In reality, the difference between greatness and mediocrity is very small.
Don’t believe it? Here’s a concrete example: A baseball player with a batting average of .275 is considered middle of the road, while a player with a .300 batting average is destined for the hall of fame. The difference between the two is 15 more hits in a typical 600-at-bat season. That’s getting more hits just 3% of the time.
We’ve all heard the phrase, “Don’t sweat the small stuff.” Well, in marketing, and frankly, many other aspects of life, you should always sweat the small stuff. In our experience, 80% of all purchase decisions have already been made before you ever get an at bat with the client or prospect. The question is: what do you do with the other 20%?
You may be competing with their cousin Murray who offers the same products/services that you do. Perhaps they are determined to go with a company that has better name recognition than you have — after all, nobody ever got fired for recommending IBM. Maybe they’ve had a perfectly good experience working with another firm, and you’ve been invited to pitch just to keep them honest. Chances are, you may even have lost a pitch somewhere along the line due to the color of your tie, the style of your shoes or the length of your hemline because, all things being equal, your prospect was making subconscious judgments they were not even aware of.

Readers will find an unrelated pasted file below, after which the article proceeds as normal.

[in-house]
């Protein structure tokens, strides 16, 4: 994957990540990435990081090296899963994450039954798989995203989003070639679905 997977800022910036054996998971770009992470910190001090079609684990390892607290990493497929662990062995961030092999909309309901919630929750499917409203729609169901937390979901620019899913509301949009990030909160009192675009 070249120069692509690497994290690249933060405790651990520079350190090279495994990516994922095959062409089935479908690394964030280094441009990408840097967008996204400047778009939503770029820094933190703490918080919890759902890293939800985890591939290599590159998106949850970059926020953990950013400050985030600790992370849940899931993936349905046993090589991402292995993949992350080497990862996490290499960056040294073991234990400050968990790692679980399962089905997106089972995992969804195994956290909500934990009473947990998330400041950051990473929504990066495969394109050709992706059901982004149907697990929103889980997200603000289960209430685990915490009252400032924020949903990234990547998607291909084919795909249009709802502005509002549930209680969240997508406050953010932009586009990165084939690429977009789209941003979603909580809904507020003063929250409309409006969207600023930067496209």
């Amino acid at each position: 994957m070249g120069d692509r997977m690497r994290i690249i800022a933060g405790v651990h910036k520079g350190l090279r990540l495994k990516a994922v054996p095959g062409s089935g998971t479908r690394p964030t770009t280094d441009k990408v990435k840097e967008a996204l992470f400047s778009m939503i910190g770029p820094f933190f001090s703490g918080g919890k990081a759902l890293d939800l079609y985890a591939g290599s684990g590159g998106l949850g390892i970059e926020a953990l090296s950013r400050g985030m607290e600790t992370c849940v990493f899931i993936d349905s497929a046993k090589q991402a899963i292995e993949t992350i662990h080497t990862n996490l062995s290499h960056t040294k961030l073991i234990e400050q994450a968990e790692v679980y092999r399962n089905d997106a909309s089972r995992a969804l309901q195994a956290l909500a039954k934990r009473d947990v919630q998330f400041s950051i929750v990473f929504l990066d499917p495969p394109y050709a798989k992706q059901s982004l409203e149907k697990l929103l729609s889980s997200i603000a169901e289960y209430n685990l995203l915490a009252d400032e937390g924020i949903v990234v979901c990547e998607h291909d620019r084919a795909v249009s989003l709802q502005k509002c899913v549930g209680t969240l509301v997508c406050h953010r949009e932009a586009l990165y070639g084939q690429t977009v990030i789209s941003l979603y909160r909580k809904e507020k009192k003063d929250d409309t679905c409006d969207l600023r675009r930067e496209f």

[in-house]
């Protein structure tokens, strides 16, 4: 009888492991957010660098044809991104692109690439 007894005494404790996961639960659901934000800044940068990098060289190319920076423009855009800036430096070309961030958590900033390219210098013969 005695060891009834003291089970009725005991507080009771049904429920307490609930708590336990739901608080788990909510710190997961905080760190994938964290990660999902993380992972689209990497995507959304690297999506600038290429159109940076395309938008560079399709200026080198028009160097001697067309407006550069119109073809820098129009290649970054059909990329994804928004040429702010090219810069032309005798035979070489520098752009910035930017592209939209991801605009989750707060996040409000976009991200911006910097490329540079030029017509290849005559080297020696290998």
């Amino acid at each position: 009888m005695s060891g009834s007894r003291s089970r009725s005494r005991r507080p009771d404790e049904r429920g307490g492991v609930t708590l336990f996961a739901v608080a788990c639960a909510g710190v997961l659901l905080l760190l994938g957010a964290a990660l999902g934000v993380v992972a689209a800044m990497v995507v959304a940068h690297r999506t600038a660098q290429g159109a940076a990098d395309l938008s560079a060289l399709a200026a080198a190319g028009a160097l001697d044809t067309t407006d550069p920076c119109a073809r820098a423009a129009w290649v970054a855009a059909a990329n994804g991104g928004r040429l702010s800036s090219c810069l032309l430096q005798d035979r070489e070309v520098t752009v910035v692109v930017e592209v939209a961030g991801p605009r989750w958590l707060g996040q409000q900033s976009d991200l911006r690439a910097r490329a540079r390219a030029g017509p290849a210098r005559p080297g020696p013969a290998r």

Regardless of the reason, if you’re going to make a dent in their decision, you’re going to have to play with the 20% that exists around the edges. That means you have to pay attention to every detail, maximize every advantage and take nothing for granted.
They are already prepared with the reasons they were going to say no. Now you have to make it impossible not to say yes.
For more information on Adler and the Ten Commandments of Marketing e-mail firstname.lastname@example.org.
Living by the 7th Commandment
- Do your homework
- Know who the decision-makers are
- Understand their target audience
- Identify their key differentiators
- Distinguish yourself from your peer group